Shiur #10: 4 July, 1976 The Entebbe Operation, Part I
The Theological Response
On 4 July, 1976, the Israeli army stunned the world with one of the most daring and courageous hostage-rescue missions of all time.
Just a few days earlier, on 27 June, an Air France flight from Israel to France was hijacked by pro-Palestinian terrorists. Four terrorists boarded the plane at a stopover in Athens before seizing the plane. After refueling the plane in Libya, they forced the pilot to fly the plane with its 250 passengers to Entebbe, Uganda, where they were joined by three additional terrorists.
The kidnappers began their negotiations with the authorities by releasing the non-Jewish passengers. At the time, the leader of Uganda was President Idi Amin, previously a friend of Israel, but at this point a sympathizer of the pro-Palestinian movement.
The pro-Palestinian guerrillas threatened to kill all hostages unless 53 terrorists were freed from Israeli prisons and a $5 million ransom was paid.
Yitzhak Rabin, the prime minister of Israel, ordered the army to plan a rescue mission and it was ultimately decided to land four planes filled with elite soldiers who would attack the terminal, kill the terrorists and free the hostages. To confuse the terrorists, the soldiers got hold of a replica of Idi Amin’s car and a soldier even dressed up as him. During the assault, the soldiers killed all seven terrorists as well as over forty Ugandan soldiers. The commander of Sayeret Matkal (Israel’s most elite commando unit), Yoni Netanyahu, and three hostages were killed in the attempt.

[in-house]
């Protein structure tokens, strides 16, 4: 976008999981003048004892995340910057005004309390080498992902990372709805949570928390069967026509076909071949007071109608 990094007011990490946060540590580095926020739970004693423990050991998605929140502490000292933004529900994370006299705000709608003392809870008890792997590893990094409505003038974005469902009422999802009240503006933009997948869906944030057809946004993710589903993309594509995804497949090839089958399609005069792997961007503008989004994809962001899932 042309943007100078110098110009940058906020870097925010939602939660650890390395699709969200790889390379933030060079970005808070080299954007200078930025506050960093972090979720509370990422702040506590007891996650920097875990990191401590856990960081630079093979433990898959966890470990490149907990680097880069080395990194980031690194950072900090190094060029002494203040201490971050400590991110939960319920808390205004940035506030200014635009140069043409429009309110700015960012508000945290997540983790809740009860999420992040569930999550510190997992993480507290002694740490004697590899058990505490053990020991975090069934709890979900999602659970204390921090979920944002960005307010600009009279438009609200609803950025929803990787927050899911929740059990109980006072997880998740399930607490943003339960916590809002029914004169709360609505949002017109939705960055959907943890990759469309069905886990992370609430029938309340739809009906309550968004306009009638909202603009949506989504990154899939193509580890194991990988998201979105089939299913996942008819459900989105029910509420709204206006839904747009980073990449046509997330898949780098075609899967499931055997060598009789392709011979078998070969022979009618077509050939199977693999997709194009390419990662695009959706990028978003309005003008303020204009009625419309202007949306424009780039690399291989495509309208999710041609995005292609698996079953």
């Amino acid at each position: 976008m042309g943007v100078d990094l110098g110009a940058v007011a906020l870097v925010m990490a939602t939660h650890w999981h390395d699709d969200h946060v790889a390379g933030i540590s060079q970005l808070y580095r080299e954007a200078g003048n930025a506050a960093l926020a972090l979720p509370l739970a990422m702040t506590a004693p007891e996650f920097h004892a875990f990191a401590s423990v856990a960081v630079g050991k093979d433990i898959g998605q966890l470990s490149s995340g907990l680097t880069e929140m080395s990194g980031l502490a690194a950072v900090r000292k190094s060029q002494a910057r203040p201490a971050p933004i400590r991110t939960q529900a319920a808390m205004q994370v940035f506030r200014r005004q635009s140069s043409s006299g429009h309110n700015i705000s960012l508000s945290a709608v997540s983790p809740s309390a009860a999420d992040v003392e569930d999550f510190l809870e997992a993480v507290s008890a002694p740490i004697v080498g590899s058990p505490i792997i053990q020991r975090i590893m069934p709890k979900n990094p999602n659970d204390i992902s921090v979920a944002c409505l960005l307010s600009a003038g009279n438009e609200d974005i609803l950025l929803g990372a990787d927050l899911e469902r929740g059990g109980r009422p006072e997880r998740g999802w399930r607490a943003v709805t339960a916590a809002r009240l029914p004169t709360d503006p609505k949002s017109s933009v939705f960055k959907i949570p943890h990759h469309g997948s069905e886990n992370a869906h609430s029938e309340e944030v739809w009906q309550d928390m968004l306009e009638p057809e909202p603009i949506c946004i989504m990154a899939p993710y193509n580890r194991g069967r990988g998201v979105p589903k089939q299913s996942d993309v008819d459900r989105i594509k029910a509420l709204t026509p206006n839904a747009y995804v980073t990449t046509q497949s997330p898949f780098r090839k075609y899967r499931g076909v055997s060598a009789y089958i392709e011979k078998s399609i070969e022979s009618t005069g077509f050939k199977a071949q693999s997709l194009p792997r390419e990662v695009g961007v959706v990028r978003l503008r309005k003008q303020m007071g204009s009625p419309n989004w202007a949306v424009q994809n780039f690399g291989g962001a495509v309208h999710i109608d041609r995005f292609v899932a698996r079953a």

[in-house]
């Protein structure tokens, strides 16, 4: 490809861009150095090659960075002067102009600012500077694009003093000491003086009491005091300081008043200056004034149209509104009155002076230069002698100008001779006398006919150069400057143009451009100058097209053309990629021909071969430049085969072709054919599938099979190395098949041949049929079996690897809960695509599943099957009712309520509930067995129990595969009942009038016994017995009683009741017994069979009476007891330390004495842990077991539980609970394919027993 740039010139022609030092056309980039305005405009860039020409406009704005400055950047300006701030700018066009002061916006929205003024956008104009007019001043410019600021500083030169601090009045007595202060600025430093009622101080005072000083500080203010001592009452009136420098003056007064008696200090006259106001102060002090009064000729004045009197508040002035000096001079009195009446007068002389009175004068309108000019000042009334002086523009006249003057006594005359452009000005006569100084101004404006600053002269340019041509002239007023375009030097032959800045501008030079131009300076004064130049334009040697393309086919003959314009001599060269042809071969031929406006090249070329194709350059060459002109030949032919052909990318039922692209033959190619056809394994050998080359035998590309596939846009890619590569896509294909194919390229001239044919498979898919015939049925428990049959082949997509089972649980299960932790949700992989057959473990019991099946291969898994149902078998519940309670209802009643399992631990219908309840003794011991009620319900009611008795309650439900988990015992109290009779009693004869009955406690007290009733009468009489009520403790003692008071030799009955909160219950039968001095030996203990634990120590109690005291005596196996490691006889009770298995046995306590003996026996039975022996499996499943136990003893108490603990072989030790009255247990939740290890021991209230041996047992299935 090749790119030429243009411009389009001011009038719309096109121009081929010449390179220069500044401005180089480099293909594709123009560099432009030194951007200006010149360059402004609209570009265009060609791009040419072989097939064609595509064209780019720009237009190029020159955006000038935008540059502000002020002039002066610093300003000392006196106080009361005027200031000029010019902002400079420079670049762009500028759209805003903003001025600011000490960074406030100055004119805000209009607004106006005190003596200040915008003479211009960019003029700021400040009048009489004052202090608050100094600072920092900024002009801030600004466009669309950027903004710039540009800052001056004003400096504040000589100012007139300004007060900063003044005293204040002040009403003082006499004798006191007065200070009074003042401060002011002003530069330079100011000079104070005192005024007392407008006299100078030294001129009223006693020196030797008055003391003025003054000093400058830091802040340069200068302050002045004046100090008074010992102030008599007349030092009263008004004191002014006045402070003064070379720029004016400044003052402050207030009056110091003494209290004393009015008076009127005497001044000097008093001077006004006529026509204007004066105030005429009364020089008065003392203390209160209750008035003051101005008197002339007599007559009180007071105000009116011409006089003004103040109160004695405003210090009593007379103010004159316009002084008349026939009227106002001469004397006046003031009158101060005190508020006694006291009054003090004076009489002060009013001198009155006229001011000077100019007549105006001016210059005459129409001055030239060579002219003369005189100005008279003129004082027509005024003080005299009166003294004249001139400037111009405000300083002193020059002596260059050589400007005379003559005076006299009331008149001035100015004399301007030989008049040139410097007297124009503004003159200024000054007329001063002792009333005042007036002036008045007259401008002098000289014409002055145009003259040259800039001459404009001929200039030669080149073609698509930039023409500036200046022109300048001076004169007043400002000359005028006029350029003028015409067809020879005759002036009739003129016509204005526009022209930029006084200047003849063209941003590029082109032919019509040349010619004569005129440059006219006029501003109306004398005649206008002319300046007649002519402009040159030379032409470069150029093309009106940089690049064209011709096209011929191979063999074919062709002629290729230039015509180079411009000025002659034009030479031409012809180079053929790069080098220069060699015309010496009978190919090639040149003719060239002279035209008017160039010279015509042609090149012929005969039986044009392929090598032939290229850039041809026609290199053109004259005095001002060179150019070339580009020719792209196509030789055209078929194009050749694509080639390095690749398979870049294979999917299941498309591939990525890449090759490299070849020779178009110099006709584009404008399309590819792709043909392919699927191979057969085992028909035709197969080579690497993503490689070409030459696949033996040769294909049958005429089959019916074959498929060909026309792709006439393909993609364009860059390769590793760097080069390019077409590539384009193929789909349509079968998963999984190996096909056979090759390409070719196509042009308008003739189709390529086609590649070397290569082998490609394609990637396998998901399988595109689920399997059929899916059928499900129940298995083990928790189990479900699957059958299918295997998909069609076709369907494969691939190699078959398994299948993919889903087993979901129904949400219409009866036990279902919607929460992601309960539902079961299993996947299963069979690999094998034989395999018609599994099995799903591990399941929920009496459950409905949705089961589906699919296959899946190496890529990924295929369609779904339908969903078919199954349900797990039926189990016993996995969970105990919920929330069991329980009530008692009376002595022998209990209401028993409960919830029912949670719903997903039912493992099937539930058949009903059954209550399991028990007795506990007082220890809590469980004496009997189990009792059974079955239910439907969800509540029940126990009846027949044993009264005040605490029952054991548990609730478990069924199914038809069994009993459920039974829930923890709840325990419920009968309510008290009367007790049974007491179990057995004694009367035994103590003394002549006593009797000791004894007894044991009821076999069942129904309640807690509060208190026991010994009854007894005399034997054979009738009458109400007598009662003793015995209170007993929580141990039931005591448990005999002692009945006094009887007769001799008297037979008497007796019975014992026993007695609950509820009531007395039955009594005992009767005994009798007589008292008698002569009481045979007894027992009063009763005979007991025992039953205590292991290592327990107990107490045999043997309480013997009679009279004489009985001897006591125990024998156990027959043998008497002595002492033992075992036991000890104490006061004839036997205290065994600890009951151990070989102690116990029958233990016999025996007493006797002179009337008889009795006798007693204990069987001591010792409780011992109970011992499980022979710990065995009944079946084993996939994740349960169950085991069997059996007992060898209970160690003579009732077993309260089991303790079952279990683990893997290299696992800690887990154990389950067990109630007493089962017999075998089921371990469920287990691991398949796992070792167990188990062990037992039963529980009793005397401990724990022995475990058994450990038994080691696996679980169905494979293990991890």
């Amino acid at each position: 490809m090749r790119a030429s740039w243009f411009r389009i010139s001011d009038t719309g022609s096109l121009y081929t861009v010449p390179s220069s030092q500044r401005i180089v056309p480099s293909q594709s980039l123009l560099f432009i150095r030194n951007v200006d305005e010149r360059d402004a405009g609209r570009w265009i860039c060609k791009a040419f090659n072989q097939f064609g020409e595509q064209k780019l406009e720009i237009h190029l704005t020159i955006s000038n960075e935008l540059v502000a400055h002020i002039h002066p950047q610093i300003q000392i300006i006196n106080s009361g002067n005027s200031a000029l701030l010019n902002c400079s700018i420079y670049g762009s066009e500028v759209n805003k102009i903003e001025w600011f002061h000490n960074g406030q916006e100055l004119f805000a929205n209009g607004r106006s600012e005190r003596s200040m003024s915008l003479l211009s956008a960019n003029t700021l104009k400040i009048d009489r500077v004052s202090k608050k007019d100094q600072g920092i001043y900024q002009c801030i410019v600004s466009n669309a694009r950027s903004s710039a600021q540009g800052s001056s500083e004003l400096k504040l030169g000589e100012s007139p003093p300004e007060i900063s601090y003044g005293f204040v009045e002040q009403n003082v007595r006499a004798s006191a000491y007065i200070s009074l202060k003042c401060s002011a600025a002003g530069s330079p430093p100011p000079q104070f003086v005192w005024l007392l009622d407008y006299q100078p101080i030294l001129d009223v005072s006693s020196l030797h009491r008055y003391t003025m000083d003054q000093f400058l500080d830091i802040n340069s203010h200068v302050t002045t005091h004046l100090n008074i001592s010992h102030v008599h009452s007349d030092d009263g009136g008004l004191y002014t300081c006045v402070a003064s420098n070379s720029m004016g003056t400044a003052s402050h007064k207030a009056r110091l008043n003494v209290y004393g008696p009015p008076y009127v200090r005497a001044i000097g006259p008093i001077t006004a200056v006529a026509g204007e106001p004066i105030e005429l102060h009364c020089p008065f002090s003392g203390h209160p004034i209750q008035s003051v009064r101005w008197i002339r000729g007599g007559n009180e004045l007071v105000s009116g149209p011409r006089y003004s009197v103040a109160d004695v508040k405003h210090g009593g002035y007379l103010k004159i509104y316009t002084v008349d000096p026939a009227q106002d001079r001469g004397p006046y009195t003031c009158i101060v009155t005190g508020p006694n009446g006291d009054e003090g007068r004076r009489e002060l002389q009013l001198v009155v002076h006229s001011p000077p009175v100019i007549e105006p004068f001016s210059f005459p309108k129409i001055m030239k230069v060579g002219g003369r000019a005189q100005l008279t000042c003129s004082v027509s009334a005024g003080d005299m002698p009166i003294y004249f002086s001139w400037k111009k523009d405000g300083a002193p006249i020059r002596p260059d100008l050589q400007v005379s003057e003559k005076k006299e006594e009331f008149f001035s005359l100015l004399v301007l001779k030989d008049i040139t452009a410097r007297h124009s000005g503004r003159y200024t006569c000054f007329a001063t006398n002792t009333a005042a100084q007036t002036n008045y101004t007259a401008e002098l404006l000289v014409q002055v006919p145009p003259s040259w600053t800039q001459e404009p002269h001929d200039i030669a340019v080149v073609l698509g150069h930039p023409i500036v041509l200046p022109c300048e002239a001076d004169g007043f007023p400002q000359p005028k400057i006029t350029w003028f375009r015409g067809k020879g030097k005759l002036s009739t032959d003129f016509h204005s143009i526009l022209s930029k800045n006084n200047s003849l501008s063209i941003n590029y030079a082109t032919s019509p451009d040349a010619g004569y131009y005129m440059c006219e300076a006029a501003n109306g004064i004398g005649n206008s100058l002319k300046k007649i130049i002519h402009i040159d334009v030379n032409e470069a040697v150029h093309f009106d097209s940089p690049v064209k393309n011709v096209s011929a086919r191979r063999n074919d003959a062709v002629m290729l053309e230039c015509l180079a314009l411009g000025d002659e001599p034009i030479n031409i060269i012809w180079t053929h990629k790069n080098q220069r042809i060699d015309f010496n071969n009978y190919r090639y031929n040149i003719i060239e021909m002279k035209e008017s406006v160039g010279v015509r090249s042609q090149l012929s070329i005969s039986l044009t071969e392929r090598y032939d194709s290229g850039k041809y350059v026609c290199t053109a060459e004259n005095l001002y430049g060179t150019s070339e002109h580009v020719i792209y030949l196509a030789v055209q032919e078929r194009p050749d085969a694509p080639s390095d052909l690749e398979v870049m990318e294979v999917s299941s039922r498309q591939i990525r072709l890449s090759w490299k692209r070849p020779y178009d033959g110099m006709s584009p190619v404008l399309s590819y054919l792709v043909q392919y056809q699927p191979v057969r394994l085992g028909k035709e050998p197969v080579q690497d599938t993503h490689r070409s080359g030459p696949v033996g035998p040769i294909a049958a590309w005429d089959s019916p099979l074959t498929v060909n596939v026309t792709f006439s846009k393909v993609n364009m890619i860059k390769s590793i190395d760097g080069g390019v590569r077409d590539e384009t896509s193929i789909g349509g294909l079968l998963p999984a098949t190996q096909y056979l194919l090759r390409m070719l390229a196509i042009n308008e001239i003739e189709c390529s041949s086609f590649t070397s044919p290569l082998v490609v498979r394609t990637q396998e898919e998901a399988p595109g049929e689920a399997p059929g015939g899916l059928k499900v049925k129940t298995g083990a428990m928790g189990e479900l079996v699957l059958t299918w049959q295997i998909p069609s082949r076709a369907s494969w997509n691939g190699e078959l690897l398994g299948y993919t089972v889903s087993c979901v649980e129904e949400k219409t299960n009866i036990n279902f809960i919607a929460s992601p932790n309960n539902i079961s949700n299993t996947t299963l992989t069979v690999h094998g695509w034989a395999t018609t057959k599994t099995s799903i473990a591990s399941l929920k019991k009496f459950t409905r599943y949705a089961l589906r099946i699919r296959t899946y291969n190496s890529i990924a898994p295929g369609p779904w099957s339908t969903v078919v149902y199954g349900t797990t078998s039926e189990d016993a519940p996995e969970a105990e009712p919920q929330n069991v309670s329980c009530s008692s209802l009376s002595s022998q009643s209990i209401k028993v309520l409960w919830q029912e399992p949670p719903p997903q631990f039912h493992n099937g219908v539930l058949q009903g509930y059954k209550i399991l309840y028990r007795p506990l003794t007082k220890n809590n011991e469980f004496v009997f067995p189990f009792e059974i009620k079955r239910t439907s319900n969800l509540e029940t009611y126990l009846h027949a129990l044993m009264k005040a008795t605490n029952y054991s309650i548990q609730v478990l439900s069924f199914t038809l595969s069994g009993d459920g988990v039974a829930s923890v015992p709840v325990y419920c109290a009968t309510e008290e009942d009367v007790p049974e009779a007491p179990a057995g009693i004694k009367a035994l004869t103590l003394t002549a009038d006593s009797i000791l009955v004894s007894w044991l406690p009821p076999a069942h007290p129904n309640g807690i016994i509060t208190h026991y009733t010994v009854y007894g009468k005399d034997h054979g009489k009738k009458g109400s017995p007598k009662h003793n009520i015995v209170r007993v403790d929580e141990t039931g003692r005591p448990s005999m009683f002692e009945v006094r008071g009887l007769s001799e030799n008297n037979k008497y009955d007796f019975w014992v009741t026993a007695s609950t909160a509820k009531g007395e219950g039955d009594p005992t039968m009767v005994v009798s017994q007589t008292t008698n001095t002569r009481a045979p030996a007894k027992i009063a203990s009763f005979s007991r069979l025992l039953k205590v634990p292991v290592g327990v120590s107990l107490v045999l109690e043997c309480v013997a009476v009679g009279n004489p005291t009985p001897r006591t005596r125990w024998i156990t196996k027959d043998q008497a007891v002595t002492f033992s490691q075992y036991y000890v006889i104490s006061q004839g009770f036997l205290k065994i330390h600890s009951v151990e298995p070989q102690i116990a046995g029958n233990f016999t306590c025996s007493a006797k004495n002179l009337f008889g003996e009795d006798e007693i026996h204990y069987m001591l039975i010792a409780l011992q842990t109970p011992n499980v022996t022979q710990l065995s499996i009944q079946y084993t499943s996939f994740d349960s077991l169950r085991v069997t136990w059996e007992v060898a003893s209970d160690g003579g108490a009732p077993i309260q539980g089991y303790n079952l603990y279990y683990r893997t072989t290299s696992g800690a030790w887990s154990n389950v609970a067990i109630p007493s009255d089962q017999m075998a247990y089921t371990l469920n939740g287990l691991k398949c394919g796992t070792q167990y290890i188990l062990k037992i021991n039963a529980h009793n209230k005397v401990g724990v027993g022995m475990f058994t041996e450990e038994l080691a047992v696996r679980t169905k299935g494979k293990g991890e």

This was not the first hijacking of Israeli planes or of its citizens.
In December 1968, an El Al plane was hijacked on its way from Rome to Israel and was forced to land in Algeria. While the Israeli army prepared for a surprise attack, Israel ended up negotiating with the terrorist organization and freed over twenty Palestinian prisoners.
In May 1972, a Belgian Sabena plane was hijacked by the Black September terrorist group and was forced to land in Lod. A successful attack on the plane killed the terrorists and freed the hostages.
However, it was Operation Yonatan, as it was later named for Yoni Netanyahu, which shocked the world and contributed to the growing myth of the Israeli army in the world. The world began to view Israel’s military as a model for fighting terrorism.
The operation shook the religious world as well. While the Religious Zionist community praised the operation and recognized in it a miracle, the Haredi world was confused and split in its response.
The Chief Rabbinate of Israel, as recorded in its archives and later published by Rav Shmuel Katz, put out a letter praising the Israeli government for the success of the attack, as well as declaring that special prayers should be recited that Shabbat thanking God for the miracles that took place.
Rav Ovadya Yosef, the Sephardi chief rabbi at the time, wrote a responsum about the operation. The article itself addresses halakhic questions raised by the operation; between the lines, however, Rav Ovadya makes it obvious what he thinks about the attack. In a footnote added when the responsum was printed in his book Yabia Omer, he praises the attack and gives thanks to God for performing miracles:
Praise be to God, who has increased His grace and His wonders with us. All the nations of the world have seen the salvation of our God, and all the nations of the world have seen wonder and marvel at the heroism of Israel. Blessed is the Lord, and the Savior of the world is over their heads, for there is no obstacle to the Lord to save one or more…
Outside of Israel, however, things were a bit different.